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Apollo Investment Corp. (NASDAQ:AINV)

Q3 2008 Earnings Call

November 6, 2008; 11:00 am ET

Executives

Jim Zelter - President and Chief Operating Officer

Patrick Dalton - Executive Vice President and Chief Investment Officer

Rich Peteka - Chief Financial Officer

Analysts

Sanjay Sakhrani - KBW

Jim Ballan - JP Morgan

Vernon Plack - BB&T Capital Markets

Faye Elliott - Merrill Lynch

Matthew Howlett - Fox-Pitt Kelton

Jim Shanahan - Wachovia Securities

Troy Ward - Stifel Nicolaus

Operator

Good morning and welcome to Apollo Investment Corporation’s second fiscal quarter 2009 earnings conference call. At this time all participants have been placed on a listen-only mode. The call will be opened for a question-and-answer session following the speaker’s remarks. (Operator Instructions)

It is now my pleasure to turn the call over to Mr. Jim Zelter, President and Chief Operating Officer of Apollo Investment Corporation. Mr. Zelter, you may begin your conference.

Jim Zelter

Thank you and good morning everyone. I’d like to welcome you to our second fiscal quarter 2009 earnings conference call. I’m joined today by my partners Patrick Dalton, Apollo Investment Corporation’s Executive Vice President and Chief Investment Officer; and Rich Peteka, our Chief Financial Officer.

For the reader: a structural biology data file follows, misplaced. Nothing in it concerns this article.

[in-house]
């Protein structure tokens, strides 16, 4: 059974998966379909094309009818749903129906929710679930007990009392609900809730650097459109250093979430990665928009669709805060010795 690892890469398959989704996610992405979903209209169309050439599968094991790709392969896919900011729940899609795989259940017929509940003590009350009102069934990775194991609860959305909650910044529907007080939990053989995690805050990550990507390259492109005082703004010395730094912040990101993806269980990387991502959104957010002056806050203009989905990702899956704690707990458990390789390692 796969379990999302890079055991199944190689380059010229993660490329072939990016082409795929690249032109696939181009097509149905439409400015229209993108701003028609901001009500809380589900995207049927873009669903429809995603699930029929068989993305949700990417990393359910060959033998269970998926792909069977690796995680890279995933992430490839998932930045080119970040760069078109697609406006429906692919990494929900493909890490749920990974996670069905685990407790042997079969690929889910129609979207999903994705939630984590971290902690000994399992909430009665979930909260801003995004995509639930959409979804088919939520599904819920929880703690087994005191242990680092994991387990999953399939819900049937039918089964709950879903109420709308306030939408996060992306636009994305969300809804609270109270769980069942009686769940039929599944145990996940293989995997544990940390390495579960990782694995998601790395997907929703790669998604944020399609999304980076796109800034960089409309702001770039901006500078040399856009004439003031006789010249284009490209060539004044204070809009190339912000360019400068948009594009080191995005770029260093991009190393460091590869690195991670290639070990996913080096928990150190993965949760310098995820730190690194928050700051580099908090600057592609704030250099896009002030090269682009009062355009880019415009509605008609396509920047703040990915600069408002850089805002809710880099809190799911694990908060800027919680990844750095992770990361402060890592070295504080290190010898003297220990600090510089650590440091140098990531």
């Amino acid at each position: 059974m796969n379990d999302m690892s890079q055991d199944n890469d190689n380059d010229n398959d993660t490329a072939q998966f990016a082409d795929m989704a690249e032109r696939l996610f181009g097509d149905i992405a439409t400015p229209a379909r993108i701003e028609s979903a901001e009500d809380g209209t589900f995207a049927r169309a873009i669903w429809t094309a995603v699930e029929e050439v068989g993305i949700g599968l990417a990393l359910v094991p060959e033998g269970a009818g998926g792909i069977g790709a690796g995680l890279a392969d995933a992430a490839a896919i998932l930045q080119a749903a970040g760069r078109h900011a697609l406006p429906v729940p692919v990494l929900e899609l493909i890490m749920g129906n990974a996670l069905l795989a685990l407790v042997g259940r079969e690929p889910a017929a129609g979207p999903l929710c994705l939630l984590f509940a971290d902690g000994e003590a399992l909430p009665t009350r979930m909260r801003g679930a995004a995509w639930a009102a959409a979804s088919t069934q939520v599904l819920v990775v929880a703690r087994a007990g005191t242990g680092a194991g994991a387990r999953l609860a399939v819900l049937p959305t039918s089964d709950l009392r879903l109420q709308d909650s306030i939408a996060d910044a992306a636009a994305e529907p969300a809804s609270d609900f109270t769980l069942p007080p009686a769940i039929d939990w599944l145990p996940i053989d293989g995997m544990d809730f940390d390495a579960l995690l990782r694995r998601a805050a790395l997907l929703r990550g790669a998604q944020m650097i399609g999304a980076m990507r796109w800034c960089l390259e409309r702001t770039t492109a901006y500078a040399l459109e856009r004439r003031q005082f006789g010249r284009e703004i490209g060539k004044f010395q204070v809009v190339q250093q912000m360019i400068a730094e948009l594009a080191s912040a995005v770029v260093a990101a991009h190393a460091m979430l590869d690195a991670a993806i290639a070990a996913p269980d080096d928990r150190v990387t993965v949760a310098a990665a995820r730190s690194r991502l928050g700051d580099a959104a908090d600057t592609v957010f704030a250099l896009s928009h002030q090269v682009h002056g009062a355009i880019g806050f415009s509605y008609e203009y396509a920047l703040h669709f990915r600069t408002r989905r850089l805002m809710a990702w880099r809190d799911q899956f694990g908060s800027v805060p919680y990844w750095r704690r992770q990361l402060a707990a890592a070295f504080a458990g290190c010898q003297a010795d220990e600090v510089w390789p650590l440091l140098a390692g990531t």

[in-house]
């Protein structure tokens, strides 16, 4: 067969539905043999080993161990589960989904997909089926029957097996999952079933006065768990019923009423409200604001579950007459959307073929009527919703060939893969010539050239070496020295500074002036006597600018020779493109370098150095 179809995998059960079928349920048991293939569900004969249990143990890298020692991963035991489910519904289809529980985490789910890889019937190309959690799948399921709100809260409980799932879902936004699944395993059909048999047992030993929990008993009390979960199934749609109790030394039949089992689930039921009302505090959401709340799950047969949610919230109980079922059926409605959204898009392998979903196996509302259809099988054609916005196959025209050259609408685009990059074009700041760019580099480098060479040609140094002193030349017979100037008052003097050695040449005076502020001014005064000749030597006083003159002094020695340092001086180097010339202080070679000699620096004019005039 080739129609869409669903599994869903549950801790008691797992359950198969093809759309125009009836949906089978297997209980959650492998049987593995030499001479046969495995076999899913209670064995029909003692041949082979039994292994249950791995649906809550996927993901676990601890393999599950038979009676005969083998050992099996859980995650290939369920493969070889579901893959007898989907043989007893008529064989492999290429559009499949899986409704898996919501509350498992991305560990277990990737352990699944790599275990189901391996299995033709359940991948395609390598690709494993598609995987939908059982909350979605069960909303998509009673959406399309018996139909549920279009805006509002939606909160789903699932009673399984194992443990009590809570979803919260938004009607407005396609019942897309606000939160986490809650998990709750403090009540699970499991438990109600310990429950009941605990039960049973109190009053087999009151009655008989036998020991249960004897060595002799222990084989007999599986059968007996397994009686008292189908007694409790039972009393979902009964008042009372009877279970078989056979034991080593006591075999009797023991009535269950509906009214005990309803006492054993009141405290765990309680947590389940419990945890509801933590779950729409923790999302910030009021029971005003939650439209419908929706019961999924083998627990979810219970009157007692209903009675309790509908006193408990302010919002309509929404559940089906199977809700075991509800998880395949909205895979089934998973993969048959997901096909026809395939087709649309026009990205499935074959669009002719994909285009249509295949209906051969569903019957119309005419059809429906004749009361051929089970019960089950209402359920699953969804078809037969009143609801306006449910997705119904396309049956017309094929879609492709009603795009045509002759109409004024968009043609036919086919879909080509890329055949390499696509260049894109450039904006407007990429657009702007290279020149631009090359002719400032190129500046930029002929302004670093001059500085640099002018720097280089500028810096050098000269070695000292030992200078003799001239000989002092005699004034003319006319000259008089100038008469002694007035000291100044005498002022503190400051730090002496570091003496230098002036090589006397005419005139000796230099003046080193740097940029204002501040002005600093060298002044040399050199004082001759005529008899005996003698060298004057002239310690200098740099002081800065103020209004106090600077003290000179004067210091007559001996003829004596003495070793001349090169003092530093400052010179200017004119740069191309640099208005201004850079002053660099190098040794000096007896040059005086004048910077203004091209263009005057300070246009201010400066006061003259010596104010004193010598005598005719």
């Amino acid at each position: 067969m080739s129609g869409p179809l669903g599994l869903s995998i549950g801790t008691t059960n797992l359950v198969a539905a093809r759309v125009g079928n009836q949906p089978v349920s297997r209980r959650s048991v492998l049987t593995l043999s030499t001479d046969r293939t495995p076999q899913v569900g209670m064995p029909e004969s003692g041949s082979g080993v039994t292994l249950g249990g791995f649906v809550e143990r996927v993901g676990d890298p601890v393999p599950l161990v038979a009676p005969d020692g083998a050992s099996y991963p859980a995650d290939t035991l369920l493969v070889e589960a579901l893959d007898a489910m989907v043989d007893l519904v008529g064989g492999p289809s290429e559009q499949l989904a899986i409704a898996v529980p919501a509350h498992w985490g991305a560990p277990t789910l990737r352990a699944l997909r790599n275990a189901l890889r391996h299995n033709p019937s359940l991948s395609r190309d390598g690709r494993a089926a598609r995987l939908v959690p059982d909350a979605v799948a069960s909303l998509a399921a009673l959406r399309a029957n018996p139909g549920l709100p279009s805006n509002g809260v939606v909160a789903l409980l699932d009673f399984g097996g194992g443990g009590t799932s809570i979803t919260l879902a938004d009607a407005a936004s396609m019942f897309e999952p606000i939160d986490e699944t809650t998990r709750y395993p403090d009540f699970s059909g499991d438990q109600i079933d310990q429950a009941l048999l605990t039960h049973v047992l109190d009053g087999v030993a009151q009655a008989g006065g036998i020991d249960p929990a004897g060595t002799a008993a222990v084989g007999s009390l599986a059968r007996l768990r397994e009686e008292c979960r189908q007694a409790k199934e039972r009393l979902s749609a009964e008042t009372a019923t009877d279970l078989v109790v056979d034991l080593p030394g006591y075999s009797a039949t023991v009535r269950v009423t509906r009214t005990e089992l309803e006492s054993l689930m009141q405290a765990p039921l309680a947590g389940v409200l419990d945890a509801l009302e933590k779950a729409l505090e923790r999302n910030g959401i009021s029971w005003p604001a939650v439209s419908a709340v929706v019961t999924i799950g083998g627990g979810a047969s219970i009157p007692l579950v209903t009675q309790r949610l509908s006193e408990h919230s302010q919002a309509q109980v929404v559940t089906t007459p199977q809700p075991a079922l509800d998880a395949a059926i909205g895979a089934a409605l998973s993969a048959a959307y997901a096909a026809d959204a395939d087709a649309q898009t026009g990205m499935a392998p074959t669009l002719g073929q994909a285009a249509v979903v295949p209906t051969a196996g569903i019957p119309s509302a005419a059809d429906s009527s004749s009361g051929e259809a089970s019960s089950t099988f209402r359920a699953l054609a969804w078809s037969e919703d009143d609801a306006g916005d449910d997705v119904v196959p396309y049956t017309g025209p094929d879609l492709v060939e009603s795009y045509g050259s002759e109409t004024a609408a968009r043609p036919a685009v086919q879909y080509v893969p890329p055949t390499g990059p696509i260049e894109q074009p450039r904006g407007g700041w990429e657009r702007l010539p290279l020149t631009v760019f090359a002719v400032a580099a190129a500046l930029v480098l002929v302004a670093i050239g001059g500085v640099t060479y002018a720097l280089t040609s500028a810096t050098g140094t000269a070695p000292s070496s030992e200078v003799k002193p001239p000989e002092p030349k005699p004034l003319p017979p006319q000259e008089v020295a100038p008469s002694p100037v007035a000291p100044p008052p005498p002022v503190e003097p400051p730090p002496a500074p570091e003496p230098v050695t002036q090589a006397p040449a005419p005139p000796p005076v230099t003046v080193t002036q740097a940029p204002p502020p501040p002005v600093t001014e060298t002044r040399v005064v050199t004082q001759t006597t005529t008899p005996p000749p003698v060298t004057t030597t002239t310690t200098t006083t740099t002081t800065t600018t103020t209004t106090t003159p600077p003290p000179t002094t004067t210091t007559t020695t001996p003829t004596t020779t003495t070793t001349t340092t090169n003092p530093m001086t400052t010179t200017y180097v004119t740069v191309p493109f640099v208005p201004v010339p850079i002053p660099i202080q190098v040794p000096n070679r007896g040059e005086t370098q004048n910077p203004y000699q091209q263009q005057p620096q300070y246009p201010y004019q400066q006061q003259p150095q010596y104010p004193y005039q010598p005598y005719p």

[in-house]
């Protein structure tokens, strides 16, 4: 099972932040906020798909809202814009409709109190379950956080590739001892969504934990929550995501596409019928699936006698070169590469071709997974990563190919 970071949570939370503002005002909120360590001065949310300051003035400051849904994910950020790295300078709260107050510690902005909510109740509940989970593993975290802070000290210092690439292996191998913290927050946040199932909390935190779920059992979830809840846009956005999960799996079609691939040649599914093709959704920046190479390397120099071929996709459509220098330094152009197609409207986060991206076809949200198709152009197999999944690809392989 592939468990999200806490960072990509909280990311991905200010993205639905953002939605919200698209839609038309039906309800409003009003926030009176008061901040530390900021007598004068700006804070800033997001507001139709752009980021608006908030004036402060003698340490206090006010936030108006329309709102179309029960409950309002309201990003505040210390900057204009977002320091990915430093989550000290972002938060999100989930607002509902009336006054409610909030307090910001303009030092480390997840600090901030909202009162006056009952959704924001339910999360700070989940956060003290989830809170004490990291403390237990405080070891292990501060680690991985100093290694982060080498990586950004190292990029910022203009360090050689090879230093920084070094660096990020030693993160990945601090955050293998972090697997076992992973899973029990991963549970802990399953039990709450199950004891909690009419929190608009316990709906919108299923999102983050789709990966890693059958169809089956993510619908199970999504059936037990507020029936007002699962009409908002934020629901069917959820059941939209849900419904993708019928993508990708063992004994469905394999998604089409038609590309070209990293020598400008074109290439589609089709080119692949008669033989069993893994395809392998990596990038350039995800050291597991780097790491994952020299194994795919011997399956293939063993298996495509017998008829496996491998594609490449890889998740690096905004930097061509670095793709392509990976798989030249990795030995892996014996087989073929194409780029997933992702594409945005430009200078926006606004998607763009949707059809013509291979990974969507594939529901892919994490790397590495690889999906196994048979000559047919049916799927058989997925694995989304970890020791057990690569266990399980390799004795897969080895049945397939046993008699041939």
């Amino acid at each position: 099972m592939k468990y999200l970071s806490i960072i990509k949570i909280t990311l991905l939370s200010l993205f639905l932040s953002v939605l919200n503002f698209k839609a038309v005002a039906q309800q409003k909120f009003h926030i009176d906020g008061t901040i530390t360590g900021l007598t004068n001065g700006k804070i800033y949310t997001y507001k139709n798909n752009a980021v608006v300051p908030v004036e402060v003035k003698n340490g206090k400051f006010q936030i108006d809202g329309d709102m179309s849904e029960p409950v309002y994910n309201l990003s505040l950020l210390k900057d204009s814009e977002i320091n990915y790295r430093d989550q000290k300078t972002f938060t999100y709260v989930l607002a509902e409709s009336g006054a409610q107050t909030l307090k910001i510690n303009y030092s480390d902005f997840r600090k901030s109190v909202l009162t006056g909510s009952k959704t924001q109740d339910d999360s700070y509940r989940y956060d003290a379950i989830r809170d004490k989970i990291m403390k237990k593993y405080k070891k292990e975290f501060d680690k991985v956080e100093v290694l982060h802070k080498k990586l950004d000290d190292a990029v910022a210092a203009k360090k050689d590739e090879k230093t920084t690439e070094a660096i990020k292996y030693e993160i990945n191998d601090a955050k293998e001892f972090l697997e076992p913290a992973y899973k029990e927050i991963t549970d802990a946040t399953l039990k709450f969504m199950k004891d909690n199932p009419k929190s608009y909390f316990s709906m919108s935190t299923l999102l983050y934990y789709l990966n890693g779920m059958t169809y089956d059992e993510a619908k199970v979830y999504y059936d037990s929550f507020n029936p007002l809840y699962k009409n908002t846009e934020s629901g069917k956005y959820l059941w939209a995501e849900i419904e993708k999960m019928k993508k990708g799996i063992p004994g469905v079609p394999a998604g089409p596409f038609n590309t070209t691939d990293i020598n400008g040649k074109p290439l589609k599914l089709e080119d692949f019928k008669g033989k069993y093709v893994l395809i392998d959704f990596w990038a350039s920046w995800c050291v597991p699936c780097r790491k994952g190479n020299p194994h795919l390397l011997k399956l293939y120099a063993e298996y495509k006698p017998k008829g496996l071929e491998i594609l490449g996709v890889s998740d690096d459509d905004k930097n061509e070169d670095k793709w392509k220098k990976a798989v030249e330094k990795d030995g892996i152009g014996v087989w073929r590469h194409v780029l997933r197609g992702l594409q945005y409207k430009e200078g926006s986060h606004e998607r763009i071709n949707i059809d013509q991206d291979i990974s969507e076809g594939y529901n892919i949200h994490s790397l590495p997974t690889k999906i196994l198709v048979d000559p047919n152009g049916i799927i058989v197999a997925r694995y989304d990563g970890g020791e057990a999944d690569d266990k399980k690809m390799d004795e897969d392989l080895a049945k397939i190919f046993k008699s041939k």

Rich, before we begin, would you start off by disclosing some general conference call information and include the comments about forward-looking statements?

Rich Peteka

Sure. Thanks, Jim. I’d like to remind everyone that today’s call and webcast are being recorded. Please note that they are the property of Apollo Investment Corporation and that any unauthorized broadcast in any form is strictly prohibited. Audio replay information is available in our earnings press release.

I’d also like to call your attention to the customary Safe Harbor disclosure in our press release regarding forward-looking information. Today’s conference call and webcast may include forward-looking statements and projections and we ask that you refer to our most recent filings with the SEC for important factors that could cause actual results to differ materially from these projections. We do not undertake to update our forward-looking statements unless required by law. To obtain copies of our latest SEC filings, please visit our website at www.apolloic.com or call us at 212-515-3450.

At this time, I’d like to turn the call back to our President and Chief Operating Officer, Jim Zelter.

Jim Zelter

Thank you, Rich. The credit crunch remained in full effect during the quarter and continues to pressure market participants and create daily and widespread volatility in both the debt and equity markets.

Since our last quarterly results, there have been several major market developments that have moved the global capital markets significantly. These include the bankruptcy of Lehman Brothers, the sale of Wachovia to Wells Fargo, the sale of Merrill Lynch to B of A, Fannie and Freddie Mac bailouts, as well as the $700 billion banking industry bailout amongst others. These events have caused tremendous change in the capital markets and its participants.

Mark-to-market valuation standards continue to take their toll in a distressed marketplace, including having substantial unintended consequences for many financial institutions. Various technical pressures continue to trigger significant margin call and redemptions, causing further mark-to-market pressure and more margin calls and redemptions.